This project was created during a hackathon sponsored by both Kaiser Permanente and Microsoft.
Sharing the real perspective, the whole story, a day-by-day breakdown of a patient’s lifestyle doesn’t always occur in a healthcare setting. So how is a patient’s story told to get the best care possible? For the 72 year-old Chinese woman who can’t speak English, for the scared man who conceals the severity of his symptoms, for the manipulative patient who tries to increase his dosage - we need to create a web application as a tell-all for what goes on outside of the doctor’s office.
Alluringly sleek, intuitively straightforward, and invitingly useful, Round Robin goes beyond just a pretty interface. To open the doors to the magical world of 360-degree evaluation of a loved one, all it takes is for the primary caregiver (appropriately dubbed Batman throughout this submission) to create an account for the patient. Batman can invite friends and family to participate by using the super special invitation code generated specifically in reference to each patient. The physician is loaded along with supporting medical staff. Once someone logs in, they instantly see a dashboard of existing data and can easily add a new entry (aka new feedback). Busy medical professionals (especially those superstar doctors) can simply answer three general questions about how a patient is doing and optionally provide a quick note for each answer. For the loved ones with more time, someone who loves providing extensive narrative accounts, or someone who loves using beautifully coded forms, they can answer additional questions catered more specifically to the patient and condition.
True to the name, the patient's loving circle of care uses a round robin style of reporting to provide a 360-degree view of the patient's patterns. Well, for the medical staff, its 360-degrees because they see all submitters and all content. Friends can’t see anything beyond their own submission. Batman fully sees what the medical staff has written, and can only see which friends and family members have submitted (but not content). Perhaps that means Batman has a 270-degree view. After all, no friend wants Mrs. Wilson to hear about their shenanigans with her son.
As a part of a team at a hackathon, this project was highly collaborative.
Due to the tight constraints of time of a the hackathon (48 hours) user research was condensed down to consulting with a physician quick interactions with other healthcare members.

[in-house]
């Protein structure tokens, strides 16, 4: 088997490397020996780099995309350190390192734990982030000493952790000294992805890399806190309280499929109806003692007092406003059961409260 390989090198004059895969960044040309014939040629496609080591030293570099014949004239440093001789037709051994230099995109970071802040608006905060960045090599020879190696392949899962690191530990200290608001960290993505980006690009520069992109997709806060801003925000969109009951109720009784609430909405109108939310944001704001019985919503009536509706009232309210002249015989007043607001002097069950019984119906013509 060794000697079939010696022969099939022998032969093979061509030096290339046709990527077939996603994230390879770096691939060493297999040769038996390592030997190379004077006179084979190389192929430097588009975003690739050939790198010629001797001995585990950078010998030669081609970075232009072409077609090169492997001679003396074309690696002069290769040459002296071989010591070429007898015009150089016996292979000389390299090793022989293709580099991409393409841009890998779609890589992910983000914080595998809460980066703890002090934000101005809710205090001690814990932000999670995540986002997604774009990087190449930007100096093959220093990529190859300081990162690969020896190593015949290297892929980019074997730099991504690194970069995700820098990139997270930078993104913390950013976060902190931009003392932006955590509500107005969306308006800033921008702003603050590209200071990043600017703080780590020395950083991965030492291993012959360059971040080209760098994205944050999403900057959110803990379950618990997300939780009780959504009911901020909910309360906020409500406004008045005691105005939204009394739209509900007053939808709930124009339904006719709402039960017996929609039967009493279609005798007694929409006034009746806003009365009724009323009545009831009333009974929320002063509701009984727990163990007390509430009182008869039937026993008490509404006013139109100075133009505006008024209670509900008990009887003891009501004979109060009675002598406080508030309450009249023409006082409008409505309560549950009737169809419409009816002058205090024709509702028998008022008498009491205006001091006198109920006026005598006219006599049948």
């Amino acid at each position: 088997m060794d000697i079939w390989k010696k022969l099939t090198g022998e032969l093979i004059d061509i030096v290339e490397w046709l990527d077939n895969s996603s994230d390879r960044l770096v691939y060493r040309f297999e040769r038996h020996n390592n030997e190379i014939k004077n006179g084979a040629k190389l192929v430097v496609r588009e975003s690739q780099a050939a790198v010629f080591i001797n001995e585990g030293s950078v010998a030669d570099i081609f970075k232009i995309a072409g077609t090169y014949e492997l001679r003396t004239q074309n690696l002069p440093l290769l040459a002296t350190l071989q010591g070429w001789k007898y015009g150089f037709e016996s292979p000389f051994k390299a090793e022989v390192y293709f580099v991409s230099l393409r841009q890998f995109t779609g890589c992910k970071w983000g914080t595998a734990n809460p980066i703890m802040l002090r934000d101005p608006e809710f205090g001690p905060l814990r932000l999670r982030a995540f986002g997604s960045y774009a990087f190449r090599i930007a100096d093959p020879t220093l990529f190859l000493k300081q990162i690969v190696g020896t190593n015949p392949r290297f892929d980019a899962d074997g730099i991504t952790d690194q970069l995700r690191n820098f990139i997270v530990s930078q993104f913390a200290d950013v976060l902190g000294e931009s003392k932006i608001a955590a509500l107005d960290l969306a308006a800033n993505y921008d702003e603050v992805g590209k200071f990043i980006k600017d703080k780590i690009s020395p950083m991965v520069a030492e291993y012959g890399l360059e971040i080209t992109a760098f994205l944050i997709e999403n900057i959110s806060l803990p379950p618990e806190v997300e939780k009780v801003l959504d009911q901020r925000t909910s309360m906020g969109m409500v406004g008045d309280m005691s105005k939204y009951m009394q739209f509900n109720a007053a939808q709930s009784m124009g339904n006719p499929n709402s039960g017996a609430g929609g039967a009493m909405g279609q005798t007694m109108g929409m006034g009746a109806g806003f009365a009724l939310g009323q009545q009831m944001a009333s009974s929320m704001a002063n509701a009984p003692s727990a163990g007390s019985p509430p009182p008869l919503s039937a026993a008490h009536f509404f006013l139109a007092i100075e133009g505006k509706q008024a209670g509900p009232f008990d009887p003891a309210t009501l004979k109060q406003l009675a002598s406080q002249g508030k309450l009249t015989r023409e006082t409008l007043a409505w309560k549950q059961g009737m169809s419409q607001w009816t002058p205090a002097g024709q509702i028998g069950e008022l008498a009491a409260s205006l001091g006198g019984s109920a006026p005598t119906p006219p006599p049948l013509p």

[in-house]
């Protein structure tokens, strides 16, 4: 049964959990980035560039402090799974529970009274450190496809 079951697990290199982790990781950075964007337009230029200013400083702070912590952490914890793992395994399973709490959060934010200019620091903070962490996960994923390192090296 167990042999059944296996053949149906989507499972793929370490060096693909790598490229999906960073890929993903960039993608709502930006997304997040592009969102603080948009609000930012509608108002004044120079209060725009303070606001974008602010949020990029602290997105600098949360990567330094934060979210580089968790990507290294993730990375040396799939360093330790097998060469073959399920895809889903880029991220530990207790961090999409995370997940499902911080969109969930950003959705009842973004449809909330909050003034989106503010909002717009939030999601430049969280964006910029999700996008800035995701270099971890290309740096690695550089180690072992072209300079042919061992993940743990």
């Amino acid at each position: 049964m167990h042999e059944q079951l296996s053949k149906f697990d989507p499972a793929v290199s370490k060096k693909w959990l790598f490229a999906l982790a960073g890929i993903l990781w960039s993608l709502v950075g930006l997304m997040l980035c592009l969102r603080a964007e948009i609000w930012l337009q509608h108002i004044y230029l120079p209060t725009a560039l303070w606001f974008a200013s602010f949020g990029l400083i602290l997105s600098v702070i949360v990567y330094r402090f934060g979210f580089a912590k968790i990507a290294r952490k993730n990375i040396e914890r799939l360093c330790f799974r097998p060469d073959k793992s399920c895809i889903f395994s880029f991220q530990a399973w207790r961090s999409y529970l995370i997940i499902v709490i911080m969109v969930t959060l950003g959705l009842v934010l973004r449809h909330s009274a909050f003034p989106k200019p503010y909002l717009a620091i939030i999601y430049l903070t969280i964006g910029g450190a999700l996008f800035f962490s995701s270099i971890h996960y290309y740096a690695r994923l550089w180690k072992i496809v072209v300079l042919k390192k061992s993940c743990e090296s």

At this stage we realized there were many features to had to cut in order to make this project feasible. With the help of a physician we were able to trim it down to a MVP.
While the developers took the wireframes and started building the product, I created mockups to further enhance the usability of the product.
Meet the rest of the team:
2 Engineers, Business Consultant, KP Physician
At the hackathon many people pitched ideas surrounding healthcare where we formed well rounded groups.
As we formed a group encompassing a consultant, a ux designer and 2 engineers we tossed ideas back and forth while gaining feedback from different physicians.
As we ideated and discussed what the product would be we quickly jumped into action and first laid out the wireframes.
As a group we laid out the different screens and flow of the app.
As the engineers got started on building the underlying structure based on the wireframes, I went forward to create mockups.
This impromptu team has pulled together this project completely from scratch in less than 24 hours. Once well-rested and with less strenuous time constraints, we’re taking this idea back to Kaiser. We’ll attempt to implement it with existing care coordination platforms like ParkinsonNet and integrate it into Kaiser’s strong IT and clinical infrastructure. We’re KP-IT gurus, so that won’t be a problem. This app can bring together patient-based care, disease management, and a circular support group.